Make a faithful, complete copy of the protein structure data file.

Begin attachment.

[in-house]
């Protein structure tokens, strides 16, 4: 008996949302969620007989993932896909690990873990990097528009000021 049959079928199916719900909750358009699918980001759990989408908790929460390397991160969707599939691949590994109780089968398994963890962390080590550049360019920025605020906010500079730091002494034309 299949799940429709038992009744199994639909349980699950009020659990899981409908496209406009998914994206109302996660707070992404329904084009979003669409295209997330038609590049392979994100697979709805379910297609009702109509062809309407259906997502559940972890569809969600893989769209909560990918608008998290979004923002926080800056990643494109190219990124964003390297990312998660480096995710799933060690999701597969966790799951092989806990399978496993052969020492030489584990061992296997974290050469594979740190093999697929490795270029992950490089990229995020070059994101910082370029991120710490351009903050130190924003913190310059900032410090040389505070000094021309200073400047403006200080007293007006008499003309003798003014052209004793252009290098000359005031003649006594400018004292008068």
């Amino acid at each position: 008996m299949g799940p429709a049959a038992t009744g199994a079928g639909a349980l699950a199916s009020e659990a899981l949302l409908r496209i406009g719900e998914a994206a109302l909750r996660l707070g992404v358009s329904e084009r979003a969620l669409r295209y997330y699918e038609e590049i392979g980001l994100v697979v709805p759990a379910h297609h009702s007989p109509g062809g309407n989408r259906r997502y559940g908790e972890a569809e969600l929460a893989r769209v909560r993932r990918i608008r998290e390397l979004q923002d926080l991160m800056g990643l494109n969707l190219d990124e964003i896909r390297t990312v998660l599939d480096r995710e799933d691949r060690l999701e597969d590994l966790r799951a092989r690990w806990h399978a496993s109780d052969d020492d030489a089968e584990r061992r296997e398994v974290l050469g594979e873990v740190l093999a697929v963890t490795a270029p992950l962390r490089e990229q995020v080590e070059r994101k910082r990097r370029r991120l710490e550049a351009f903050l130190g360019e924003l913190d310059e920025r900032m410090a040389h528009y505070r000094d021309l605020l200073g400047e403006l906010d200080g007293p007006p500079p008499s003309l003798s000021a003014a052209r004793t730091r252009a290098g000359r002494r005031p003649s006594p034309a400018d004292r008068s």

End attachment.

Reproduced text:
[in-house]
């Protein structure tokens, strides 16, 4: 008996949302969620007989993932896909690990873990990097528009000021 049959079928199916719900909750358009699918980001759990989408908790929460390397991160969707599939691949590994109780089968398994963890962390080590550049360019920025605020906010500079730091002494034309 299949799940429709038992009744199994639909349980699950009020659990899981409908496209406009998914994206109302996660707070992404329904084009979003669409295209997330038609590049392979994100697979709805379910297609009702109509062809309407259906997502559940972890569809969600893989769209909560990918608008998290979004923002926080800056990643494109190219990124964003390297990312998660480096995710799933060690999701597969966790799951092989806990399978496993052969020492030489584990061992296997974290050469594979740190093999697929490795270029992950490089990229995020070059994101910082370029991120710490351009903050130190924003913190310059900032410090040389505070000094021309200073400047403006200080007293007006008499003309003798003014052209004793252009290098000359005031003649006594400018004292008068």
């Amino acid at each position: 008996m299949g799940p429709a049959a038992t009744g199994a079928g639909a349980l699950a199916s009020e659990a899981l949302l409908r496209i406009g719900e998914a994206a109302l909750r996660l707070g992404v358009s329904e084009r979003a969620l669409r295209y997330y699918e038609e590049i392979g980001l994100v697979v709805p759990a379910h297609h009702s007989p109509g062809g309407n989408r259906r997502y559940g908790e972890a569809e969600l929460a893989r769209v909560r993932r990918i608008r998290e390397l979004q923002d926080l991160m800056g990643l494109n969707l190219d990124e964003i896909r390297t990312v998660l599939d480096r995710e799933d691949r060690l999701e597969d590994l966790r799951a092989r690990w806990h399978a496993s109780d052969d020492d030489a089968e584990r061992r296997e398994v974290l050469g594979e873990v740190l093999a697929v963890t490795a270029p992950l962390r490089e990229q995020v080590e070059r994101k910082r990097r370029r991120l710490e550049a351009f903050l130190g360019e924003l913190d310059e920025r900032m410090a040389h528009y505070r000094d021309l605020l200073g400047e403006l906010d200080g007293p007006p500079p008499s003309l003798s000021a003014a052209r004793t730091r252009a290098g000359r002494r005031p003649s006594p034309a400018d004292r008068s």